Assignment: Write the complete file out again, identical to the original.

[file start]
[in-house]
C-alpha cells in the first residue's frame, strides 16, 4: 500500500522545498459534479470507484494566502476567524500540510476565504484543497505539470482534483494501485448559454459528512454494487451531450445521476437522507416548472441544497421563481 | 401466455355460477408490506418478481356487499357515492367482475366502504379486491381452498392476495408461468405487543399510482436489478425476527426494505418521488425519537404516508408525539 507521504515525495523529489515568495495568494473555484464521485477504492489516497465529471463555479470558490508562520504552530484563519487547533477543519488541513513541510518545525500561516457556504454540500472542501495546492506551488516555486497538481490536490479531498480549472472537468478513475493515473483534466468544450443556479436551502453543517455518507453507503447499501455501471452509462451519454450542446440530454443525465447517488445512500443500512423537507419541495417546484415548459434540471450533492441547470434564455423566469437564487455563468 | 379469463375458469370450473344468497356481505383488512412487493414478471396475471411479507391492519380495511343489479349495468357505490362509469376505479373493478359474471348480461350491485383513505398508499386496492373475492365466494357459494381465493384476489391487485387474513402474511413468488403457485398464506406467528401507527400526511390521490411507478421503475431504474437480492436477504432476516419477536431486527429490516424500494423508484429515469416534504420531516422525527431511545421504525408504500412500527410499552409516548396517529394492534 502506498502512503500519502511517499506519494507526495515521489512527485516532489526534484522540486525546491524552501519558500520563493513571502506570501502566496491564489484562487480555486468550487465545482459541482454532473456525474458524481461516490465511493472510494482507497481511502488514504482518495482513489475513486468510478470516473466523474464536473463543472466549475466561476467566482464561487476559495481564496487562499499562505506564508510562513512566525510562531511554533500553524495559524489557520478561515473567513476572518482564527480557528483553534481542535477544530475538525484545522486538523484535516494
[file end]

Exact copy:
[in-house]
C-alpha cells in the first residue's frame, strides 16, 4: 500500500522545498459534479470507484494566502476567524500540510476565504484543497505539470482534483494501485448559454459528512454494487451531450445521476437522507416548472441544497421563481 | 401466455355460477408490506418478481356487499357515492367482475366502504379486491381452498392476495408461468405487543399510482436489478425476527426494505418521488425519537404516508408525539 507521504515525495523529489515568495495568494473555484464521485477504492489516497465529471463555479470558490508562520504552530484563519487547533477543519488541513513541510518545525500561516457556504454540500472542501495546492506551488516555486497538481490536490479531498480549472472537468478513475493515473483534466468544450443556479436551502453543517455518507453507503447499501455501471452509462451519454450542446440530454443525465447517488445512500443500512423537507419541495417546484415548459434540471450533492441547470434564455423566469437564487455563468 | 379469463375458469370450473344468497356481505383488512412487493414478471396475471411479507391492519380495511343489479349495468357505490362509469376505479373493478359474471348480461350491485383513505398508499386496492373475492365466494357459494381465493384476489391487485387474513402474511413468488403457485398464506406467528401507527400526511390521490411507478421503475431504474437480492436477504432476516419477536431486527429490516424500494423508484429515469416534504420531516422525527431511545421504525408504500412500527410499552409516548396517529394492534 502506498502512503500519502511517499506519494507526495515521489512527485516532489526534484522540486525546491524552501519558500520563493513571502506570501502566496491564489484562487480555486468550487465545482459541482454532473456525474458524481461516490465511493472510494482507497481511502488514504482518495482513489475513486468510478470516473466523474464536473463543472466549475466561476467566482464561487476559495481564496487562499499562505506564508510562513512566525510562531511554533500553524495559524489557520478561515473567513476572518482564527480557528483553534481542535477544530475538525484545522486538523484535516494